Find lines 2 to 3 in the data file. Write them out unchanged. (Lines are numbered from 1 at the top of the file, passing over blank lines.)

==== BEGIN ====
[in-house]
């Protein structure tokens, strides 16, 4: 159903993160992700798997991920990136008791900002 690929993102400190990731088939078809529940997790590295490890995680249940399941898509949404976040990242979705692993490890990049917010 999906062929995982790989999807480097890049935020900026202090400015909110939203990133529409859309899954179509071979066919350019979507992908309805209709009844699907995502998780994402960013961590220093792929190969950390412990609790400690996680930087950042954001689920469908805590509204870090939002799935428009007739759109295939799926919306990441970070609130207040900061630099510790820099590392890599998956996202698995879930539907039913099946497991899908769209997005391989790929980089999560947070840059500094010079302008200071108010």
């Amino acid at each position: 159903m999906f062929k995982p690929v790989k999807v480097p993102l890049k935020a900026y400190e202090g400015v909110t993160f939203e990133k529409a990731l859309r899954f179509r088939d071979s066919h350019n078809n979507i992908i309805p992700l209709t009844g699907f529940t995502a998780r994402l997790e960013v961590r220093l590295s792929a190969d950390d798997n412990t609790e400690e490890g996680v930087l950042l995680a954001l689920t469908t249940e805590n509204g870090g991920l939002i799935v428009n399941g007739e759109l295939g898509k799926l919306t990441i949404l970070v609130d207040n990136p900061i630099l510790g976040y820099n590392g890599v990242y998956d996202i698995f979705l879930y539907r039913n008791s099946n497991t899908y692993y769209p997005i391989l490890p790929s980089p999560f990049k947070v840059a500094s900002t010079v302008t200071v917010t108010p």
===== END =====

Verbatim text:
């Protein structure tokens, strides 16, 4: 159903993160992700798997991920990136008791900002 690929993102400190990731088939078809529940997790590295490890995680249940399941898509949404976040990242979705692993490890990049917010 999906062929995982790989999807480097890049935020900026202090400015909110939203990133529409859309899954179509071979066919350019979507992908309805209709009844699907995502998780994402960013961590220093792929190969950390412990609790400690996680930087950042954001689920469908805590509204870090939002799935428009007739759109295939799926919306990441970070609130207040900061630099510790820099590392890599998956996202698995879930539907039913099946497991899908769209997005391989790929980089999560947070840059500094010079302008200071108010």
């Amino acid at each position: 159903m999906f062929k995982p690929v790989k999807v480097p993102l890049k935020a900026y400190e202090g400015v909110t993160f939203e990133k529409a990731l859309r899954f179509r088939d071979s066919h350019n078809n979507i992908i309805p992700l209709t009844g699907f529940t995502a998780r994402l997790e960013v961590r220093l590295s792929a190969d950390d798997n412990t609790e400690e490890g996680v930087l950042l995680a954001l689920t469908t249940e805590n509204g870090g991920l939002i799935v428009n399941g007739e759109l295939g898509k799926l919306t990441i949404l970070v609130d207040n990136p900061i630099l510790g976040y820099n590392g890599v990242y998956d996202i698995f979705l879930y539907r039913n008791s099946n497991t899908y692993y769209p997005i391989l490890p790929s980089p999560f990049k947070v840059a500094s900002t010079v302008t200071v917010t108010p």